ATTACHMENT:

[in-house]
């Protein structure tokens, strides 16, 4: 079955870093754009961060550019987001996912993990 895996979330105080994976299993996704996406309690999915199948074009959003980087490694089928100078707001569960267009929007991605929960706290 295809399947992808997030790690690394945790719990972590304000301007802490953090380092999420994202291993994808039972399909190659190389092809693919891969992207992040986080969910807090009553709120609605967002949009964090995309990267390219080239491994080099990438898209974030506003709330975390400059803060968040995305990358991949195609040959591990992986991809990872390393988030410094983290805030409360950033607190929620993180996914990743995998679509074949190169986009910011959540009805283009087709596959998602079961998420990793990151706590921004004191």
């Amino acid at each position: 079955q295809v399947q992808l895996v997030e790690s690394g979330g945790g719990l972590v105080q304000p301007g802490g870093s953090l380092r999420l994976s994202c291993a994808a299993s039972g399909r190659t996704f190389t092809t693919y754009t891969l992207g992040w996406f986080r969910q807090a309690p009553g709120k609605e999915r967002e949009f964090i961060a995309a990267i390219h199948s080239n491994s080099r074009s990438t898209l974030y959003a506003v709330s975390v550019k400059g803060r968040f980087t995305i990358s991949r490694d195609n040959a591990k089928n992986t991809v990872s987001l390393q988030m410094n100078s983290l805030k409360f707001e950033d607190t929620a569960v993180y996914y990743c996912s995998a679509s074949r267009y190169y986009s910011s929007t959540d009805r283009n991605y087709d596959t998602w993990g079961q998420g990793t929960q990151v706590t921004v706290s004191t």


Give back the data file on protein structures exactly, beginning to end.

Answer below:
[in-house]
């Protein structure tokens, strides 16, 4: 079955870093754009961060550019987001996912993990 895996979330105080994976299993996704996406309690999915199948074009959003980087490694089928100078707001569960267009929007991605929960706290 295809399947992808997030790690690394945790719990972590304000301007802490953090380092999420994202291993994808039972399909190659190389092809693919891969992207992040986080969910807090009553709120609605967002949009964090995309990267390219080239491994080099990438898209974030506003709330975390400059803060968040995305990358991949195609040959591990992986991809990872390393988030410094983290805030409360950033607190929620993180996914990743995998679509074949190169986009910011959540009805283009087709596959998602079961998420990793990151706590921004004191």
């Amino acid at each position: 079955q295809v399947q992808l895996v997030e790690s690394g979330g945790g719990l972590v105080q304000p301007g802490g870093s953090l380092r999420l994976s994202c291993a994808a299993s039972g399909r190659t996704f190389t092809t693919y754009t891969l992207g992040w996406f986080r969910q807090a309690p009553g709120k609605e999915r967002e949009f964090i961060a995309a990267i390219h199948s080239n491994s080099r074009s990438t898209l974030y959003a506003v709330s975390v550019k400059g803060r968040f980087t995305i990358s991949r490694d195609n040959a591990k089928n992986t991809v990872s987001l390393q988030m410094n100078s983290l805030k409360f707001e950033d607190t929620a569960v993180y996914y990743c996912s995998a679509s074949r267009y190169y986009s910011s929007t959540d009805r283009n991605y087709d596959t998602w993990g079961q998420g990793t929960q990151v706590t921004v706290s004191t």